"I think it's a continually evolving landscape and opportunity landscape, especially for researchers and civilians," Gerardi told Insider. "I just look at my three-year-old daughter, who's been super excited today, and she just thinks that mommies go to space, like that's just what they do. And it's like wow, that's going to be so awesome for her when she's in her thirties like me, just growing up knowing that."


Longer trips will be more complicated.

Elon Musks' SpaceX is set to take four civilians onboard its Dragon Crew spaceship later this year for a trip to space. The Inspiration4 mission will be the "first-ever crew of people who aren't professional astronauts to orbit the Earth for three days."

That much time without gravity could lead to dire effects on the body, as astronauts have learned and trained for during the past half-century of spaceflight. According to NASA, astronauts must exercise for two hours a day to prepare their bodies for the trek to space, time spent there, and the journey back to Earth.

"They spend approximately 10 hours underwater for every hour they spend walking in space," NASA says, "In order to maintain muscle strength while in space, astronauts practice core-building activities before, during, and after their missions. Here on Earth, these activities may include swimming, running, weight training, or floor exercises."

Artificial gravity may be able to help. Blue Origin has visionary plans to put up to 1 trillion people in space in colonies, as Jeff Bezos outlined in 2019. The settlements would exist in spinning cylinders meant to replicate gravity, orbit the Earth, and sustain human life.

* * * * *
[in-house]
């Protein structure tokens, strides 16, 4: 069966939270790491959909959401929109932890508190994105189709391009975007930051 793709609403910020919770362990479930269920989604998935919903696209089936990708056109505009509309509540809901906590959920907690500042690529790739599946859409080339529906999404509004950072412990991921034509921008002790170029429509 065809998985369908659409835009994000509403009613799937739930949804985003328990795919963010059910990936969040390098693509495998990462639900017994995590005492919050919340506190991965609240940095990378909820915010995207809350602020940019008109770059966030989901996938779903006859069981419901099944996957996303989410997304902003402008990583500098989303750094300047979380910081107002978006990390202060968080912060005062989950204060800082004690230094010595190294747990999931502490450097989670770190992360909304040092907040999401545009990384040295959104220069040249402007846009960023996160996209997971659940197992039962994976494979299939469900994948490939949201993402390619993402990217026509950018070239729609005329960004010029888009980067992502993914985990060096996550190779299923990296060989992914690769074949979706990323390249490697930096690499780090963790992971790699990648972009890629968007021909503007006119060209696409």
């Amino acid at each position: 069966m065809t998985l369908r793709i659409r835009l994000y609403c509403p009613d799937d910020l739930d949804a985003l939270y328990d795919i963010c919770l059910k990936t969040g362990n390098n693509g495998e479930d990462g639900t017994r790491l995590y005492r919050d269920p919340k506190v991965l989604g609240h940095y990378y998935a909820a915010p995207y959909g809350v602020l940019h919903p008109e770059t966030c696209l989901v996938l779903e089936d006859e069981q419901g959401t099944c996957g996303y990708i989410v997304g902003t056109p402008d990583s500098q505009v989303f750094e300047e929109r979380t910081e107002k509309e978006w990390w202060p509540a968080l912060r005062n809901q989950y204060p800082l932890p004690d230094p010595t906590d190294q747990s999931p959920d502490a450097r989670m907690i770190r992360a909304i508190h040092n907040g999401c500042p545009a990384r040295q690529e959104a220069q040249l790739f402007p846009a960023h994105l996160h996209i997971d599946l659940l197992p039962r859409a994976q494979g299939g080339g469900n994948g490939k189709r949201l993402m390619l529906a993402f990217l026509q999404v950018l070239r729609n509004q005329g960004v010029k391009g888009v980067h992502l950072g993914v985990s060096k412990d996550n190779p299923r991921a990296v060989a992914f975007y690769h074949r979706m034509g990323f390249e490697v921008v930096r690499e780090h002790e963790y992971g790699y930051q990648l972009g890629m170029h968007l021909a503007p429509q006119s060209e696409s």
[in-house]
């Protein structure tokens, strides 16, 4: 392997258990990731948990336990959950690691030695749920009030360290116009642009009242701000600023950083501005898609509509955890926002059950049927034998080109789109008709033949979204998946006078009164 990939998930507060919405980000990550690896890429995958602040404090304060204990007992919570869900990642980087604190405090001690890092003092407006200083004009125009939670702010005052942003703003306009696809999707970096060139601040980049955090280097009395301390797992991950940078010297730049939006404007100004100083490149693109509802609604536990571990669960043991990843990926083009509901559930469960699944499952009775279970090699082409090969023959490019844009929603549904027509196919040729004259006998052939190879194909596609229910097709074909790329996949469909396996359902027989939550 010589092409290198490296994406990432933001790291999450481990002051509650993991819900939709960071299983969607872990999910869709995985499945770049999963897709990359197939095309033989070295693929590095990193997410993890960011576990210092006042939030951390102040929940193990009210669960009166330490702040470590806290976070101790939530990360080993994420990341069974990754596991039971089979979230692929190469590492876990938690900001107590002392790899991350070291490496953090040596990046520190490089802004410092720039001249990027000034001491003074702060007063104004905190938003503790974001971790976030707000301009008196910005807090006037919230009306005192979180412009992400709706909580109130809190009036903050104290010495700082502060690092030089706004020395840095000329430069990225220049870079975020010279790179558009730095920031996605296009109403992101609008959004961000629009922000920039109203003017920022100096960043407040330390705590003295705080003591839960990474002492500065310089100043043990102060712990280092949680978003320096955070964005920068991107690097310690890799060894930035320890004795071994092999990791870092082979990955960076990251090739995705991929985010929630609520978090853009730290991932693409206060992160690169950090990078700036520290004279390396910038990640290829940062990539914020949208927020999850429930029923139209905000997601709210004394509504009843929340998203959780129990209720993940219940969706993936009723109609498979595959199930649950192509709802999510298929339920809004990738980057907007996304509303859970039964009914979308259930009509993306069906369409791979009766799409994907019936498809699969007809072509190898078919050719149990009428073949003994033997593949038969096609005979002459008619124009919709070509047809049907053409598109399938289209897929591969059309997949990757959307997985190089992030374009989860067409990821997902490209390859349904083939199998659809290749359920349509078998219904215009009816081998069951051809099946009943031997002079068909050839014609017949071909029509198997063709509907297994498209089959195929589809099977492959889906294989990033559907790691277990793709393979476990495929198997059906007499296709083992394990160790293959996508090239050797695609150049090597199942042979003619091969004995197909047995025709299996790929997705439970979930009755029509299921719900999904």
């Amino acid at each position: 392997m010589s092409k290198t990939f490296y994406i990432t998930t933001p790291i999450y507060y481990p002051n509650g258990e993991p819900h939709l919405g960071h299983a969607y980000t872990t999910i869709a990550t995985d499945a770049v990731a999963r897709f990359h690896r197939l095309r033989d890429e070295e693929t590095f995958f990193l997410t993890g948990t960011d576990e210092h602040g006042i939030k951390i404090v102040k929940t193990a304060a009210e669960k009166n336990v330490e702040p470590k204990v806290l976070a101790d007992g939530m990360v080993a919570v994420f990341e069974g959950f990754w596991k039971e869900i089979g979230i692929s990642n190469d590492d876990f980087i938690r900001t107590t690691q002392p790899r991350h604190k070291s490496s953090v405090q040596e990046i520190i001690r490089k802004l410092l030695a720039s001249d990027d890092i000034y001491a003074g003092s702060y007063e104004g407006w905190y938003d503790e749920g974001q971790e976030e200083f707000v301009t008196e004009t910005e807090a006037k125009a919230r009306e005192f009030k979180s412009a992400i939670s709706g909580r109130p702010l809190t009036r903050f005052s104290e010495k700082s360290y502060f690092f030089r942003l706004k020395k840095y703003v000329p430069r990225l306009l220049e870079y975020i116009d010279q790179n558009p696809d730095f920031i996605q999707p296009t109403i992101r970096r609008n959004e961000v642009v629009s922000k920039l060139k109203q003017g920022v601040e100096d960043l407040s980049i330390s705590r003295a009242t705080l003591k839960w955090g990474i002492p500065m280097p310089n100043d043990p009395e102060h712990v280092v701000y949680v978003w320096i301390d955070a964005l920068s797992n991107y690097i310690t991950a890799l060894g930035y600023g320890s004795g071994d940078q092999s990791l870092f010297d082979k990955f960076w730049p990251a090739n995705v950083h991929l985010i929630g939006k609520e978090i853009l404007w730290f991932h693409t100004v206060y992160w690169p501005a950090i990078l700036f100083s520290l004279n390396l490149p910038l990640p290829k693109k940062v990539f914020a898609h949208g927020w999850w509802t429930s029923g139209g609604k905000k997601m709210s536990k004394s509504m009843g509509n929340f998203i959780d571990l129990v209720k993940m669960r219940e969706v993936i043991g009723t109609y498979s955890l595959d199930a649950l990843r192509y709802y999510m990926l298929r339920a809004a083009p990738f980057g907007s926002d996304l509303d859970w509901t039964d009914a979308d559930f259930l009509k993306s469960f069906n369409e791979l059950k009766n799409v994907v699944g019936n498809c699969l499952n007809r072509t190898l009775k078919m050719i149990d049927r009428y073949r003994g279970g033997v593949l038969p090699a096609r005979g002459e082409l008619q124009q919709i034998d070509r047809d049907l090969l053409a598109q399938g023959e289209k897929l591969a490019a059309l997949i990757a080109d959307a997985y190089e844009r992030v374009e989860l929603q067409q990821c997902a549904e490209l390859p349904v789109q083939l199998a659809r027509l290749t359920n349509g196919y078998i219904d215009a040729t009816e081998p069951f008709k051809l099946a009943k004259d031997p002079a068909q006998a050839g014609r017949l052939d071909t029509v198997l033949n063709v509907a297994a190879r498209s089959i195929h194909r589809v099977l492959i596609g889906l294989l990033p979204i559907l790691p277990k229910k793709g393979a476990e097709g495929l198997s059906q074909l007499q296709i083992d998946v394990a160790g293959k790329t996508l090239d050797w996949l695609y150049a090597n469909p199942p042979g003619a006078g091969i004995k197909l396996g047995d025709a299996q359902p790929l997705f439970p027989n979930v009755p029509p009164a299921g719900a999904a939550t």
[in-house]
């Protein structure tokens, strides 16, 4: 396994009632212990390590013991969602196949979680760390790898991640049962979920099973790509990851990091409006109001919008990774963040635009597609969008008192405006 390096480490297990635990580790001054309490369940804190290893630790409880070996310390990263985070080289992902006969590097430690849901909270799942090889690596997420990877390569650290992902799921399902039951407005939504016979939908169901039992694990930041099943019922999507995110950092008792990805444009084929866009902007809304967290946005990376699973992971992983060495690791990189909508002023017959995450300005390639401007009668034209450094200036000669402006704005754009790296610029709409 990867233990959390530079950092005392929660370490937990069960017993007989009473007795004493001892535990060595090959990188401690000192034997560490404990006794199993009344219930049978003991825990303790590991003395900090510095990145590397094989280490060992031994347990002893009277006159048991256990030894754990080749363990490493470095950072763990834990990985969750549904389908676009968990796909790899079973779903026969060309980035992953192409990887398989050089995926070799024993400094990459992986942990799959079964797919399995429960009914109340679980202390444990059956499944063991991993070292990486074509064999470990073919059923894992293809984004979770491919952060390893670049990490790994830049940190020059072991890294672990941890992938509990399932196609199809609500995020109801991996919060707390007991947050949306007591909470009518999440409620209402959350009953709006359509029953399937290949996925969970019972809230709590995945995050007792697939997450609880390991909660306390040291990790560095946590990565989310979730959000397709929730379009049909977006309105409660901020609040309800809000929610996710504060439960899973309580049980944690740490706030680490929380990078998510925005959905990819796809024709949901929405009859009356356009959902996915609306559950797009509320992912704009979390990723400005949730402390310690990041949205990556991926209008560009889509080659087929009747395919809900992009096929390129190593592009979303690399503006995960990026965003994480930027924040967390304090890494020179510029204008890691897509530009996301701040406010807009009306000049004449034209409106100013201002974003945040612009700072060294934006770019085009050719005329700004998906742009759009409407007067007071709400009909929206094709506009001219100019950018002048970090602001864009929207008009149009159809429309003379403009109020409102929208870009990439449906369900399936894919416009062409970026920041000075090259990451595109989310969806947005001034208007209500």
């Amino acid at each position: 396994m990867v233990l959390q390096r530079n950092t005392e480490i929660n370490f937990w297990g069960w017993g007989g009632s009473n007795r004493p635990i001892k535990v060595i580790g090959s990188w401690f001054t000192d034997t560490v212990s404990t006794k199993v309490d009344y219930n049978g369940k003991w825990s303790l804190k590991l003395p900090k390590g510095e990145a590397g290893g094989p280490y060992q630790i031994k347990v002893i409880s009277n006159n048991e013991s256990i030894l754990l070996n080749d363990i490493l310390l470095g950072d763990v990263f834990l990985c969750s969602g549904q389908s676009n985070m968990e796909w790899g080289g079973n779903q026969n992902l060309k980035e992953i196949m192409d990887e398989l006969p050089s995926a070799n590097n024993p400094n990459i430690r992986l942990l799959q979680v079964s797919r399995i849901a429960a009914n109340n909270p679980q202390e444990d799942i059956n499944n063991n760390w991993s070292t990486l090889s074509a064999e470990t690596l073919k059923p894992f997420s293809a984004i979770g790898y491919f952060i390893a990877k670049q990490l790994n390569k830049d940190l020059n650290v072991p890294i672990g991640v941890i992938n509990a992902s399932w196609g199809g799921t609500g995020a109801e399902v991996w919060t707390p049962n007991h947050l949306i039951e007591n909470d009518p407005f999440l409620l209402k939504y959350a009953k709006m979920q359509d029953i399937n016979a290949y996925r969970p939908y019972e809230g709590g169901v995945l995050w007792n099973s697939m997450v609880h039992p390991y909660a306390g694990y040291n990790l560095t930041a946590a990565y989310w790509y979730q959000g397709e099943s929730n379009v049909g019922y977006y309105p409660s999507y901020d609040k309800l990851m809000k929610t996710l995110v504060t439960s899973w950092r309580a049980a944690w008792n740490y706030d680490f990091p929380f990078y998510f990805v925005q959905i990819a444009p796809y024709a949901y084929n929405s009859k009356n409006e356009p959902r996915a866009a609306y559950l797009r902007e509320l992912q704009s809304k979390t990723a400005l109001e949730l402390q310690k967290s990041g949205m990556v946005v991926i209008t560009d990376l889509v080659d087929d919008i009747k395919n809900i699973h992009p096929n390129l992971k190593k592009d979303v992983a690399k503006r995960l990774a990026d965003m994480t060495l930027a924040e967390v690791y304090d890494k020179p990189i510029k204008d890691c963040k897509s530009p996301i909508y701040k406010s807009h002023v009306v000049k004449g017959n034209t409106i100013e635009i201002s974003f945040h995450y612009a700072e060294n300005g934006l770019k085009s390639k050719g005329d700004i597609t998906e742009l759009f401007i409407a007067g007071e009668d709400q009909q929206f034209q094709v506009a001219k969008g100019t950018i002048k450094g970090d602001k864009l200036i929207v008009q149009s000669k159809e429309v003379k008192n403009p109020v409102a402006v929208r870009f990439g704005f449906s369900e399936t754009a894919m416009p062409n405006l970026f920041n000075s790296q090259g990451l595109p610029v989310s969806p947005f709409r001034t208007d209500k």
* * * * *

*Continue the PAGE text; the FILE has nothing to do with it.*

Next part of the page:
His plan is backed up by a new study published in the journal Nature in April, which found that the effects of zero-gravity on muscles could be mitigated with artificial gravity. Scientists measured these effects by sending two groups of mice into orbit on the International Space Station for 35 days to study the effects of earth-gravity versus microgravity.


Perhaps unsurprisingly, their findings indicated that artificial gravity may "help stop the decay of muscle mass and the alteration of atrophy-related gene expressions that occur in space."

All that training and research means trips won't be cheap

Blue Origin tickets are currently going for as much as $2.8 million for a seat on its New Shepard spaceship, and the price could go even higher when a live auction takes place on June 12.

Virgin Galactic, meanwhile, completed its third test flight to the edge of space on May 22, as the company prepares to take tourists to space as early as 2022. "Some 600 customers have already paid $200,000-$250,000 for a seat," Insider reported.

SpaceX hasn't said how much its first passenger - Yusaku Maezawa - paid to go on the firm's first moon mission.

"He's paying a lot of money that would help with the ship and its booster," Musk said in 2018. "He's ultimately paying for the average citizen to travel to other planets."